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Bill Kennedy Dead at 69, Pioneered Tunnel Ventilation Techniques

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KENNEDY
William D. "Bill" Kennedy, a transit engineering pioneer and a key figure in the development of tunnel ventilation systems for road and rail tunnels worldwide, died on June 23 at the age of 69. The cause was cancer, according to officials at Parsons Brinckerhoff, where he was a vice president and a 46-year company veteran.

In the 1970s, Kennedy and a small group of colleagues worked with DeLeuw, Cather & Co. and Kaiser Engineers to develop the "Subway Environmental Design Handbook" under contract to the U.S. Dept. of Transportation. As part of that project, Kennedy led the development of the Subway Environment Simulation software program.

Now in its fifth version, the program allows engineers to mathematically model aspects of the subway environment on a second-by-second basis. Worldwide, it is considered the standard tool for analysis and design of transit systems, providing air velocities, air temperatures and cooling loads for operating systems.

In the 1980s, Kennedy and his colleagues developed for the Singapore mass-rapid-transit system the concept of platform "screen doors," which prevent heat from the subway tunnels from entering station platforms.

In the 1990s, Kennedy contributed to the development of SOLVENT, a three-dimensional computational-fluid-dynamics (CFD) fire-ventilation program for road tunnels.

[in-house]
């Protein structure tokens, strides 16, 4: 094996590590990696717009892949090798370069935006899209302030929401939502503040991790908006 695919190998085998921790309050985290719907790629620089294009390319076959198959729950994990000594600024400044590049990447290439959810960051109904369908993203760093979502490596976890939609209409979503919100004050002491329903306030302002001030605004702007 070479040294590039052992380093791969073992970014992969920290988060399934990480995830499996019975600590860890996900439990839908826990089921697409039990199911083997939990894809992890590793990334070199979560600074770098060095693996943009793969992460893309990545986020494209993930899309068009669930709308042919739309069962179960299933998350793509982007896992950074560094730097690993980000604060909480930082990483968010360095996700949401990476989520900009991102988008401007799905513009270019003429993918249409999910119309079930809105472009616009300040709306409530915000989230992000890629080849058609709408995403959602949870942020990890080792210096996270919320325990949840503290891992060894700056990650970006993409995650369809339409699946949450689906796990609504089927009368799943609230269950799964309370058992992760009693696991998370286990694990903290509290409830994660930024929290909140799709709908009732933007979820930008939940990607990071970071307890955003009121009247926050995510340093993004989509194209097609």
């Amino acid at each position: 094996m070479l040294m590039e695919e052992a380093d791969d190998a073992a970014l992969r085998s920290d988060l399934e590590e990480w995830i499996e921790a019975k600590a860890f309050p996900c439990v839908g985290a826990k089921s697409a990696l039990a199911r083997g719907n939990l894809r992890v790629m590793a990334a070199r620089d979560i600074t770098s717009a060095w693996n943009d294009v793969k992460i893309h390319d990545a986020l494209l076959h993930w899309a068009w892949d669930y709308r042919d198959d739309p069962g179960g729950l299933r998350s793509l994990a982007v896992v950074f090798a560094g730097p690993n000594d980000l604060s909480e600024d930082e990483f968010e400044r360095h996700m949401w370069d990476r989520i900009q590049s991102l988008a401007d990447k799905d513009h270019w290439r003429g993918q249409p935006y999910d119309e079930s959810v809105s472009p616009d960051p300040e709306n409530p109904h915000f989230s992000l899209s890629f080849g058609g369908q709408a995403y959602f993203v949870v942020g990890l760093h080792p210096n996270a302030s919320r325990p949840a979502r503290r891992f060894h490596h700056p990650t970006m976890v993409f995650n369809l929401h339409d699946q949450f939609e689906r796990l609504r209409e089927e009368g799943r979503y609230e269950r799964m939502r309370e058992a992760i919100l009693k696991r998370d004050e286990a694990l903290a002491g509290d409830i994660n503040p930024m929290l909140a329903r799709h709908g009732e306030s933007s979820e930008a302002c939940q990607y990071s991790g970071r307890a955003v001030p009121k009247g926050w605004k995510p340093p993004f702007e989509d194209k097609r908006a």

Recently, he played a key role in designing ventilation systems for projects including the No. 7 subway extension in New York City, the Purple Line subway in Los Angeles, the Channel Tunnel rail link between England and France, and transit systems in Hong Kong; Caracas, Venezuela; Delhi, India, and London.

“Surely he played a significant role in the history of PB as well as world civilization,” says Ersin Arioglu, founder of Yapi Merkezi, a Turkish design and construction group that worked with Kennedy on the Istanbul Strait Road Crossing project.

Kennedy was honored in March in New York City at the Fifth International Symposium on Tunnel Safety and Security, a biannual forum on current practice and emerging trends that was attended by more than 300 industry experts.

Symposium participants cited him for a “long and illustrious career in ventilation engineering of tunnels.” His lifetime body of work was termed “a shining example of wedding practice and theory in the design of tunnels,” the group said.

Kennedy was active in a wide range of professional organizations, including the American Society of Mechanical Engineers; the American Society of Heating, Refrigeration and Air-Conditioning Engineers, and the American Public Transportation Association. 

He was chairman of both APTA's ventilation forum and the National Fire Protection Association's passenger-rail committee and also served, since 2007, as an advisory board member of the Columbia University Dept. of Mechanical Engineering.

Also, Kennedy had been an organizer, from 1985 to 2011, of the International Symposia on the Aerodynamics and Ventilation of Vehicle Tunnels.

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